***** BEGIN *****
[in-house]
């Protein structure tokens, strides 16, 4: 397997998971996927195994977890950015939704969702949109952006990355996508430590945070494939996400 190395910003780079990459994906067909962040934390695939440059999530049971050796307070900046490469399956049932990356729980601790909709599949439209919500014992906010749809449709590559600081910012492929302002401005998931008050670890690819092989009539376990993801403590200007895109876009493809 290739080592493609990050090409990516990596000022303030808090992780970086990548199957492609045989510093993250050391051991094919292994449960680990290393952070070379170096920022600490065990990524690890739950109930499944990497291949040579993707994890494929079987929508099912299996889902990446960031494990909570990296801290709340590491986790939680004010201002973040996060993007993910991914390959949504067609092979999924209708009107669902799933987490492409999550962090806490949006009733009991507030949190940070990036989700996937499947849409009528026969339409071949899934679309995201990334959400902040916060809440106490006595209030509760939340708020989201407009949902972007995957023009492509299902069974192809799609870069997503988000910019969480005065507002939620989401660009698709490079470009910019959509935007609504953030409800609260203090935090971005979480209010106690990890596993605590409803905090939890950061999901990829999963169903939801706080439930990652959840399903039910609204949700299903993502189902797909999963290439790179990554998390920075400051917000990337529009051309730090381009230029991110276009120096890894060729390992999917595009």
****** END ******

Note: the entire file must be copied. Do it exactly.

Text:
[in-house]
């Protein structure tokens, strides 16, 4: 397997998971996927195994977890950015939704969702949109952006990355996508430590945070494939996400 190395910003780079990459994906067909962040934390695939440059999530049971050796307070900046490469399956049932990356729980601790909709599949439209919500014992906010749809449709590559600081910012492929302002401005998931008050670890690819092989009539376990993801403590200007895109876009493809 290739080592493609990050090409990516990596000022303030808090992780970086990548199957492609045989510093993250050391051991094919292994449960680990290393952070070379170096920022600490065990990524690890739950109930499944990497291949040579993707994890494929079987929508099912299996889902990446960031494990909570990296801290709340590491986790939680004010201002973040996060993007993910991914390959949504067609092979999924209708009107669902799933987490492409999550962090806490949006009733009991507030949190940070990036989700996937499947849409009528026969339409071949899934679309995201990334959400902040916060809440106490006595209030509760939340708020989201407009949902972007995957023009492509299902069974192809799609870069997503988000910019969480005065507002939620989401660009698709490079470009910019959509935007609504953030409800609260203090935090971005979480209010106690990890596993605590409803905090939890950061999901990829999963169903939801706080439930990652959840399903039910609204949700299903993502189902797909999963290439790179990554998390920075400051917000990337529009051309730090381009230029991110276009120096890894060729390992999917595009």